One would think that, in a book dedicated to solving employee problems, the people who were conflict-avoidant would be the heroes. However, the opposite is true. Much like how John Gottman explains in The Science of Trust how stonewalling is one of the worst things that could be done to a relationship, so, too, does Warrick believe that those unwilling to say what they’re truly thinking are tearing the culture of the company apart.
The pressure must go somewhere. When someone doesn’t agree and doesn’t speak, they experience an intrapsychic pressure that needs to be dissipated. Though it’s technically possible to safely channel this into other outlets, few people do this. Most either complain to others, thereby creating a culture of talking behind people’s backs and eroding the trust necessary for organizations to function, or they eventually blow up, breaking the feeling of psychological safety. (See Trustology for more on trust, and The Fearless Organization for more on psychological safety in the organization.)
Understanding and Agreement
Warrick makes the point that you should listen to the opponent – and that no one in 30 years of conflict resolution work has been able to accurately explain the other party’s point of view. He also explains that you should listen so at least you understand the other party. Too few people do this.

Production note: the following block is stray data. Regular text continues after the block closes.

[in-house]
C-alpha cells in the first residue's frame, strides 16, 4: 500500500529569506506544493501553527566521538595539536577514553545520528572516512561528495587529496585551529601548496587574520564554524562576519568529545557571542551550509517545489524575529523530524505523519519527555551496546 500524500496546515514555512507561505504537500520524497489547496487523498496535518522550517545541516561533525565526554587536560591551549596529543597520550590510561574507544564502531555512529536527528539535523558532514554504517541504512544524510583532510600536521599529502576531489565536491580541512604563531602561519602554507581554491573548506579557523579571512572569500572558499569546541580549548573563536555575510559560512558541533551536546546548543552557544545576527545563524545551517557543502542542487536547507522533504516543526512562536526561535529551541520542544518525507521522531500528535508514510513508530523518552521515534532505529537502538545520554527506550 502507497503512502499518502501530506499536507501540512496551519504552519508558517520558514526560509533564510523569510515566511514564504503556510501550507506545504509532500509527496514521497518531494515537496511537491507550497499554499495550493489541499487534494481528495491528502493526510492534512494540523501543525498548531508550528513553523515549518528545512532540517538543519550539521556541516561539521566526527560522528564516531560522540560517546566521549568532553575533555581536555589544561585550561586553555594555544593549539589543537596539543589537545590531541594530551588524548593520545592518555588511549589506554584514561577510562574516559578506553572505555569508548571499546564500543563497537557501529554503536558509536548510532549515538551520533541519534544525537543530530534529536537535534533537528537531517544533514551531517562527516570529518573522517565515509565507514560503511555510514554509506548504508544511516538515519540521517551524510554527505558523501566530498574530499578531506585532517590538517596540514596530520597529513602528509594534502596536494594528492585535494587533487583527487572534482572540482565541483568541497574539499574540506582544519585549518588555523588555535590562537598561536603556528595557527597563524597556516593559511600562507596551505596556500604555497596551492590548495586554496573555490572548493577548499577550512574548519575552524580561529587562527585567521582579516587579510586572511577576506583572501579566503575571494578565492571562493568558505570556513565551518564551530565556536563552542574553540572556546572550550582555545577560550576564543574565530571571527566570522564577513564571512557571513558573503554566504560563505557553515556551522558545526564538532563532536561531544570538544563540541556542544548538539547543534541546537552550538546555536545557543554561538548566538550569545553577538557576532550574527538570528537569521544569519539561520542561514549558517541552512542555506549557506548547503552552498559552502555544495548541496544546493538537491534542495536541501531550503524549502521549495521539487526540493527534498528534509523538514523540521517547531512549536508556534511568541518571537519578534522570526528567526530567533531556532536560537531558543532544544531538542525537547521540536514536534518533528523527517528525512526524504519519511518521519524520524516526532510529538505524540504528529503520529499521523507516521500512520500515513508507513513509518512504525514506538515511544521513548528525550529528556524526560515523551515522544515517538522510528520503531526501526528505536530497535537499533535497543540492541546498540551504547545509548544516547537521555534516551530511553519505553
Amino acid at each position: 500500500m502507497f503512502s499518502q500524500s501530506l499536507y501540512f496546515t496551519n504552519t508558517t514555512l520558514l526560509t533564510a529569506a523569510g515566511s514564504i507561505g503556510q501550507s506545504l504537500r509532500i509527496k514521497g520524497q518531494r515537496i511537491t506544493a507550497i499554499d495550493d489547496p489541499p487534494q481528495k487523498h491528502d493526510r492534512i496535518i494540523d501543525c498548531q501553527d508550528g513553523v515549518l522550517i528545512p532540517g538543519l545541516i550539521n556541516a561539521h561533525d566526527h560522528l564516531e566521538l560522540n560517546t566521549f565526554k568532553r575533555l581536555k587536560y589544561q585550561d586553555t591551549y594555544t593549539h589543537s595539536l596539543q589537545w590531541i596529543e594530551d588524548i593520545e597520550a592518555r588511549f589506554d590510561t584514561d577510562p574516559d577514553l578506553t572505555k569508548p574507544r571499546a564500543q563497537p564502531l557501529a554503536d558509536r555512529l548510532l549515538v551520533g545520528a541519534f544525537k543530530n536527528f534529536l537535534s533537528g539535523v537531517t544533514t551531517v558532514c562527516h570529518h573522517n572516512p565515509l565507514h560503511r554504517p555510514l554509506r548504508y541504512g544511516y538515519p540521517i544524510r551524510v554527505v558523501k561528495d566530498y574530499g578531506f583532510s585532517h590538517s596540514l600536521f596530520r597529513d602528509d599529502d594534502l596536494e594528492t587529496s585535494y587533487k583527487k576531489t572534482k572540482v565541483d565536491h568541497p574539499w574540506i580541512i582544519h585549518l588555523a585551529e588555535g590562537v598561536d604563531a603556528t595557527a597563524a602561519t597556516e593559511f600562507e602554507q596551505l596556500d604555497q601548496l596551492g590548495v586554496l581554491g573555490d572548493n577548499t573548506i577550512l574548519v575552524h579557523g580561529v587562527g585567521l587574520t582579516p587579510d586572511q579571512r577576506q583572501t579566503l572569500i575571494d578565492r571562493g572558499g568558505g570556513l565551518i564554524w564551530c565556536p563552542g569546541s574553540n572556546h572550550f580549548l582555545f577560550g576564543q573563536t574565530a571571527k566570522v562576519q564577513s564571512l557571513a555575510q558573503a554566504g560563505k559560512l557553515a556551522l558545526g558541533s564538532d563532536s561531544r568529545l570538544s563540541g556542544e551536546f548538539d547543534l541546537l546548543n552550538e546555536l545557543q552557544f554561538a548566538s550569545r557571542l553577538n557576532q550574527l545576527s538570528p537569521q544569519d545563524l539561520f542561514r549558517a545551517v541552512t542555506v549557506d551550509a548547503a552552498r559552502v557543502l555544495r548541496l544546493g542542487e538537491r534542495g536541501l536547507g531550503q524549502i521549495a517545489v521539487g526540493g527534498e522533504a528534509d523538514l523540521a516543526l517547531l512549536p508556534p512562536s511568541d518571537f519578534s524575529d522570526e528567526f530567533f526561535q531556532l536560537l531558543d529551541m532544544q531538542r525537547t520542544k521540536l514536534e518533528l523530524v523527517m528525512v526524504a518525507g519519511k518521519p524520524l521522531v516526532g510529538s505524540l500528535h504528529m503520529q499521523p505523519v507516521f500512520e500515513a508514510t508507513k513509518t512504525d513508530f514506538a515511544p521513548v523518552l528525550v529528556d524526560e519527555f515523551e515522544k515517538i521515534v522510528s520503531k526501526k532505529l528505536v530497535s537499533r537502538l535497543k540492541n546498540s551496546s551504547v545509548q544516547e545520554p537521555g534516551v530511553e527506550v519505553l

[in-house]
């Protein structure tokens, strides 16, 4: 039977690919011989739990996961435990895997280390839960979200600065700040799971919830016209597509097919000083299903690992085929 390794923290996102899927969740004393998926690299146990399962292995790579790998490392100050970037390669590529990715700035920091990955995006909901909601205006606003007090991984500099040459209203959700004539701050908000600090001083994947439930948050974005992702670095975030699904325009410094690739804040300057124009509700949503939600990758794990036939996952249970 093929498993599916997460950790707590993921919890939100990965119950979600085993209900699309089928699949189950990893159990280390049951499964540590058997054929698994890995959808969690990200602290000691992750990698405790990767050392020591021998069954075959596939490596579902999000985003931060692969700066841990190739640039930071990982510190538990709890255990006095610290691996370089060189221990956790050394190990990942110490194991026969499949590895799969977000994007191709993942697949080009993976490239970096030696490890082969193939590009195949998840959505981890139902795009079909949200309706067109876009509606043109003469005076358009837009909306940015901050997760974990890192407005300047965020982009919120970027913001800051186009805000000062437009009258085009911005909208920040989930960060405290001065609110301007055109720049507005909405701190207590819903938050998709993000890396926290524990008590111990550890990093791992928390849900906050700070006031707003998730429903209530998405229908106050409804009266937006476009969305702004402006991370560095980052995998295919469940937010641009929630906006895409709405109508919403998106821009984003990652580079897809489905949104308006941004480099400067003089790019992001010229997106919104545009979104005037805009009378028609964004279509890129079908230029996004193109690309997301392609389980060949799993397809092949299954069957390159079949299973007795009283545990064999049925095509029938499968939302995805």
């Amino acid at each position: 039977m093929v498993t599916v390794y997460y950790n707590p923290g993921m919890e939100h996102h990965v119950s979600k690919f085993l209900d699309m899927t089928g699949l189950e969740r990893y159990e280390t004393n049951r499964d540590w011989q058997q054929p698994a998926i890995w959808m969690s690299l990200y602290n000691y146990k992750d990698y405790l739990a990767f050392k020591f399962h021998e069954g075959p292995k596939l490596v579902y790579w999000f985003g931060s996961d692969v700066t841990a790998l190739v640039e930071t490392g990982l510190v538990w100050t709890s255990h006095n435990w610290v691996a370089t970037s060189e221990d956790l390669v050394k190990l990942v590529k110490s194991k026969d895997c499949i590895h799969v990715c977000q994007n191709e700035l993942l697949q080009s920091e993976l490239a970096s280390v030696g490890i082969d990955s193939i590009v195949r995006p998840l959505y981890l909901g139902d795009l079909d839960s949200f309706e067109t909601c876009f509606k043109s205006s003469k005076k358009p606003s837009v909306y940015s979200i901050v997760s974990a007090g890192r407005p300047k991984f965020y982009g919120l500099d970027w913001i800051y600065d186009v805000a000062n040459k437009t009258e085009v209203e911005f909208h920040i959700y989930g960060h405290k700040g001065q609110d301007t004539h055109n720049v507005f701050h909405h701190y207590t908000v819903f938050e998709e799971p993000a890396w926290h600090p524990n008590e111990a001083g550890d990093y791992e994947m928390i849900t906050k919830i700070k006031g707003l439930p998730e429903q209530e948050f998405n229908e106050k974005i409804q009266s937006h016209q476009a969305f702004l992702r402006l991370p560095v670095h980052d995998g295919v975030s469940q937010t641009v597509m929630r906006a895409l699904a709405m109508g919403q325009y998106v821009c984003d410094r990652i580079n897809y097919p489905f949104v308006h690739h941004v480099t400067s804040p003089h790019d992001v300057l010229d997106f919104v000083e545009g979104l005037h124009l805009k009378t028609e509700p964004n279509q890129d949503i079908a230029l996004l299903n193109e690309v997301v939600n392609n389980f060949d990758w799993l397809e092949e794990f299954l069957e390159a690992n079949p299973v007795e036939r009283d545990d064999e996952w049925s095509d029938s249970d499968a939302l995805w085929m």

We mistakenly confuse understanding for agreement, and we can’t agree, because ours is the “right” answer – because it’s ours. (See Thinking, Fast and Slow and Mistakes Were Made (But Not by Me) for some of the hidden biases that influence us.) Because we’re so focused on reaching agreement, we don’t make time for understanding. The truth is we’re afraid that, if we understand the other person’s point of view, we might lose our sense of being right. Learning – which is what we’re doing when we seek to understand someone – is an inherently risky process, and it’s one that we’ll only take when we feel safe enough. (See The Adult Learner for more.)
Disagreeing with Tact
Warrick also explains that it takes a great deal of tact and thoughtfulness to disagree with someone else. We need to be careful not to attack them and stay focused on the ideas. We need to reward them with places where we see eye-to-eye or value them.
During this review, I’ve been trying to do just that. To share where I disagree with Warrick while recognizing the value in his messages and the great value that his book has for everyone that reads it. If you can find ways to disagree with tact and thoughtfulness, perhaps you’ll learn how to Solve Employee Problems Before They Start.